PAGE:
Home PC News Bearing.ai emerges from stealth to power recommendations for shipping boat captains

Bearing.ai emerges from stealth to power recommendations for shipping boat captains

The company Bearing.ai emerged from stealth today to launch AI-powered software to provide the maritime shipping industry and tanker boat captains predictions to optimize trips shipping route navigation based on fuel efficiency, profit, or safety. Since the company was founded in 2019, Bearing.ai has raised $3 million from the AI Fund, a $175 million startup funding endeavor led by former Google Brain cofounder Andrew Ng, as well as Japanese shipping company Mitsui and Co.

Bearing.ai CEO Dylan Kiel told VentureBeat the startup was able to train its first models with historical data provided by investor Mitsui and Co. and 2,500 ships. As part of the deal, Bearing.ai announced deals to provide services to 300 K Line vessels as well as shipping companies MOL and ZeroNorth. The primary focus of what Bearing.ai does, Kiel said, is following fuel consumption because that’s the biggest single driver of operating costs for shipping companies. To do so, Bearing.ai takes in sensor data and considers factors like ship dimensions, location, and weather factors like wind speed and wave size when making predictions.

“Weather is one of the single biggest drivers of the variance that occurs with fuel consumption for a given voyage, I can have the same ship going on the same route, let’s say again, like, you know, Tokyo to San Diego, and carry the same cargo. And the consumption I have from voyage A to voyage B could be different by 30-40% based upon the weather,” Kiel said.

Bearing.ai claims its models are capable of predicting the fuel consumption of a container or hull ship with 98% accuracy, a feat made possible by use of sensors fuel and speed sensors collecting data on a minute-by-minute basis.

Predicted fuel consumption with early customer data with different types of shipping companies and types of types of ships with 97% accuracy. Container ships move a vast amount of global trade and saw a sharp decline in use in 2020 due to the COVID-19 pandemic, and, like other industries, faces pressure to automate. Kiel said Bearing.ai wants to help companies consider a range of costs to help them save money.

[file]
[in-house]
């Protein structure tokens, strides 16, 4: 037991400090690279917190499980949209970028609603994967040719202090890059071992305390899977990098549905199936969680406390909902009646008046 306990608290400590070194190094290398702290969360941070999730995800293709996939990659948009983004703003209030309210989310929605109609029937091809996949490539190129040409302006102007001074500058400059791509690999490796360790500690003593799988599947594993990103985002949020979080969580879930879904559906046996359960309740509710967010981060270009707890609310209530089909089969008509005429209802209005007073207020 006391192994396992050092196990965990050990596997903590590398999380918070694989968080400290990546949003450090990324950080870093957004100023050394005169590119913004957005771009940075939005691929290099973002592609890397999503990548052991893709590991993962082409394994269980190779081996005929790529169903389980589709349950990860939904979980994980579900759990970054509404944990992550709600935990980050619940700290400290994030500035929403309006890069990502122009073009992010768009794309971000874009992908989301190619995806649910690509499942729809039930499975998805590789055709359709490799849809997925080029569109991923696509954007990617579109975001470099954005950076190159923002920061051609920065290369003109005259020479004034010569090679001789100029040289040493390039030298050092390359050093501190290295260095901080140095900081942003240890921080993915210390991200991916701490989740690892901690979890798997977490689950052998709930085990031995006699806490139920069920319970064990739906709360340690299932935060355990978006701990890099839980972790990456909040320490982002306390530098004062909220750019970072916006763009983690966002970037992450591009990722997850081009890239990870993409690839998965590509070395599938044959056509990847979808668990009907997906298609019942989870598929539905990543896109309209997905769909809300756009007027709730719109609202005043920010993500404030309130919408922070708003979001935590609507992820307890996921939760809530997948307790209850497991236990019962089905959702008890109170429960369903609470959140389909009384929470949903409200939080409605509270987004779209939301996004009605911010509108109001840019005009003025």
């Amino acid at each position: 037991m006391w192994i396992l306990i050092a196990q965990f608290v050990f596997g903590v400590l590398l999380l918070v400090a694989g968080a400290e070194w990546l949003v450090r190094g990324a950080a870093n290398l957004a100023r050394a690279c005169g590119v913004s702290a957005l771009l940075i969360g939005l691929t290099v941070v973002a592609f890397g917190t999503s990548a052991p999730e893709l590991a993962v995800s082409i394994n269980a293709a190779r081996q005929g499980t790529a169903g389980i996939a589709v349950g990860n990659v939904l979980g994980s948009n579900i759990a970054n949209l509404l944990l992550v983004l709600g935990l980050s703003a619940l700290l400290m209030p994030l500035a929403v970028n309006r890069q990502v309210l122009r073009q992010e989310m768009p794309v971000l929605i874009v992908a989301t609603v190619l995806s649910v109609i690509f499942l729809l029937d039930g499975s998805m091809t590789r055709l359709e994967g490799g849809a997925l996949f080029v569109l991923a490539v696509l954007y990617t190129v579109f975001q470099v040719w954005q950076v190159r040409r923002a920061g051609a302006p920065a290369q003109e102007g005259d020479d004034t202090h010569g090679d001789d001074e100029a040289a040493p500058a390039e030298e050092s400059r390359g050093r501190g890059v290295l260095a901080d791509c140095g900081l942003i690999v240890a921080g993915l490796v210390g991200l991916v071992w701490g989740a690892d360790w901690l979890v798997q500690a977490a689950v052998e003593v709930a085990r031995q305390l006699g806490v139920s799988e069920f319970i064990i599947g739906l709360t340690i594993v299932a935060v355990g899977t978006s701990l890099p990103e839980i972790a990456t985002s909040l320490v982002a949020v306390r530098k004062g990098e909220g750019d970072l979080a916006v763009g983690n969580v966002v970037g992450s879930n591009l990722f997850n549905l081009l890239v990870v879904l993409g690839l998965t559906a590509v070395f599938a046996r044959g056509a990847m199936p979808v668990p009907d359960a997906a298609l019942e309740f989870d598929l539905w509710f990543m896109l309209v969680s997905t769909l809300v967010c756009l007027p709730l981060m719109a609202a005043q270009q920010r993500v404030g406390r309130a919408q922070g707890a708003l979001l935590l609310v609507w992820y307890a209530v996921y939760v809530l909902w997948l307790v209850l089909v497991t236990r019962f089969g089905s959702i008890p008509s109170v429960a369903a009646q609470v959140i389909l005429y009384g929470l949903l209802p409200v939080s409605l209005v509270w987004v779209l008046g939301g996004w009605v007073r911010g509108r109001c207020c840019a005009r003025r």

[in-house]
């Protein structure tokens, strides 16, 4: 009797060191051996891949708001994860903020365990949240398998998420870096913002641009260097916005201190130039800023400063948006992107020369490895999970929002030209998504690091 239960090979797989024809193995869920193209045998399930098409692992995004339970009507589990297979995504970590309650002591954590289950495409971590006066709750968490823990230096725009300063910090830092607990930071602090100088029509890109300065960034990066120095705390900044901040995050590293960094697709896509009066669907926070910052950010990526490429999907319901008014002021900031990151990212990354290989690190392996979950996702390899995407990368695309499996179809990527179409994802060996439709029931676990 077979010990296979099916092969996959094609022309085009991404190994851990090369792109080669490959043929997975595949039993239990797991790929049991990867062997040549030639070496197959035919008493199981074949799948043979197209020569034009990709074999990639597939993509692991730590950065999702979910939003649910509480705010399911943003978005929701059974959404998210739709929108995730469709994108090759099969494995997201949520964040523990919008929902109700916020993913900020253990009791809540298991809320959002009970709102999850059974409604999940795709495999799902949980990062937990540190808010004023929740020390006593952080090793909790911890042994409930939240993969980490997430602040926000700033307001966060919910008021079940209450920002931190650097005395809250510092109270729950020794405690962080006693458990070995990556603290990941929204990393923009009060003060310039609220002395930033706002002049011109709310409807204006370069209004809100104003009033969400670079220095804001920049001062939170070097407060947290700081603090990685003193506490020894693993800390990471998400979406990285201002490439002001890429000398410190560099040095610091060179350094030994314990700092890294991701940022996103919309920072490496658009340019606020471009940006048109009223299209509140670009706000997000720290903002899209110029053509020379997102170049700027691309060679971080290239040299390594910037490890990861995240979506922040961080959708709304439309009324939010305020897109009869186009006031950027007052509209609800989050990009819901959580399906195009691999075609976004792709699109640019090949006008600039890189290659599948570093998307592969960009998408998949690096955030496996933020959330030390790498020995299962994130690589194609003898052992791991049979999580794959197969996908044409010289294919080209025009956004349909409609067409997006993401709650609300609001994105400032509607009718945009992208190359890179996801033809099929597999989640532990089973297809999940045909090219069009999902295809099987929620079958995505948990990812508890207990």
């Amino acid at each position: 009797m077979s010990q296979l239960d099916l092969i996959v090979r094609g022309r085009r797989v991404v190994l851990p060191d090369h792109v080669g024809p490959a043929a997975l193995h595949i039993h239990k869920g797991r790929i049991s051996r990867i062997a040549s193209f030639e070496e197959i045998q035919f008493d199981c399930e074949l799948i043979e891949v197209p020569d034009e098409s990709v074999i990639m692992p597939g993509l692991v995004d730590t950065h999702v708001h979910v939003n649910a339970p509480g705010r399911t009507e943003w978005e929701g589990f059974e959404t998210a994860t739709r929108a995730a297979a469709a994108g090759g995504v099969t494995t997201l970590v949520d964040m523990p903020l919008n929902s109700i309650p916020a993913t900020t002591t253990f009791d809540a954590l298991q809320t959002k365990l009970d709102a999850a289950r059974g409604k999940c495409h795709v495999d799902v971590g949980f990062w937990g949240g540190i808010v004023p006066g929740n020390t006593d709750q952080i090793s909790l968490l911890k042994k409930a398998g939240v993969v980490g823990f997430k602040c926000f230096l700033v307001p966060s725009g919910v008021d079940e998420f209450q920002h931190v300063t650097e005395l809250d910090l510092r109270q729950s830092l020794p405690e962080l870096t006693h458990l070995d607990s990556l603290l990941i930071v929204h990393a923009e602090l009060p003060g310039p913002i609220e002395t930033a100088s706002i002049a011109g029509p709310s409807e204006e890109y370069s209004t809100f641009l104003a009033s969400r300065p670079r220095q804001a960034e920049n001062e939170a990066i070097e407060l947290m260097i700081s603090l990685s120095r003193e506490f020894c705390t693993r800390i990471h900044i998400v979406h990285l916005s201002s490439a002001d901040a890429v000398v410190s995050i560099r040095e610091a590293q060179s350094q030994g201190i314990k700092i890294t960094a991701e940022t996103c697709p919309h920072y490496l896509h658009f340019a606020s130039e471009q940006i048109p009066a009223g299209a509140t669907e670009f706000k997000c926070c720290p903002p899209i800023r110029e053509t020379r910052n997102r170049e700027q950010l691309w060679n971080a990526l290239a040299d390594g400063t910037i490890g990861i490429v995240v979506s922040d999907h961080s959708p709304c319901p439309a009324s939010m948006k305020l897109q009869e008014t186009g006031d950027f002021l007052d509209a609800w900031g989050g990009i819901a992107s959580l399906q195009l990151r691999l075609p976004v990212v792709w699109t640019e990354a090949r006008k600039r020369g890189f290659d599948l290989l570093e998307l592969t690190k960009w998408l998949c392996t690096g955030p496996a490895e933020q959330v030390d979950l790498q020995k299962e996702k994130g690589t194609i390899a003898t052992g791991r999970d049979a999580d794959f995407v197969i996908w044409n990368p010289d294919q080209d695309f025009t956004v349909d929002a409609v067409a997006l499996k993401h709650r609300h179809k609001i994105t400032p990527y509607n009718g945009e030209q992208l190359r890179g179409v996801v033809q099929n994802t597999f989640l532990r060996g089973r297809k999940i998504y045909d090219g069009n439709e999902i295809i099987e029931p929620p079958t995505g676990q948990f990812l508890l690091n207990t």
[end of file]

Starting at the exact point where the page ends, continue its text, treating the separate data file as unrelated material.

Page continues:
“It’s not just choosing the right route for one ship. If you choose that right route for that ship that impacts what the other ships need to do. And that impacts what you’re going to do with your contract and when you’re going to clean that ship and so on, so there’s a lot of decision points that ultimately are all interconnected if you’re trying to optimize the whole system,” he said. “And so that’s kind of what the mountain that we’re marching towards is that pretty much every decision you can make as a decision company whether it’s fuel to use the ship to use the route to take, how you position your fleet, all of that impacts your ultimate operational efficiency.”

Other examples of automation startups entering the maritime space include Sea Machines, which is working on autonomous shipping navigation, and Orca AI, which makes systems for avoiding ship collisions. Also of note is recent work by AI researchers to create amphibious robots capable of movement on sea and land.

Bearing.ai was founded in June 2019 and is based in Palo Alto, California. The company has 10 employees.


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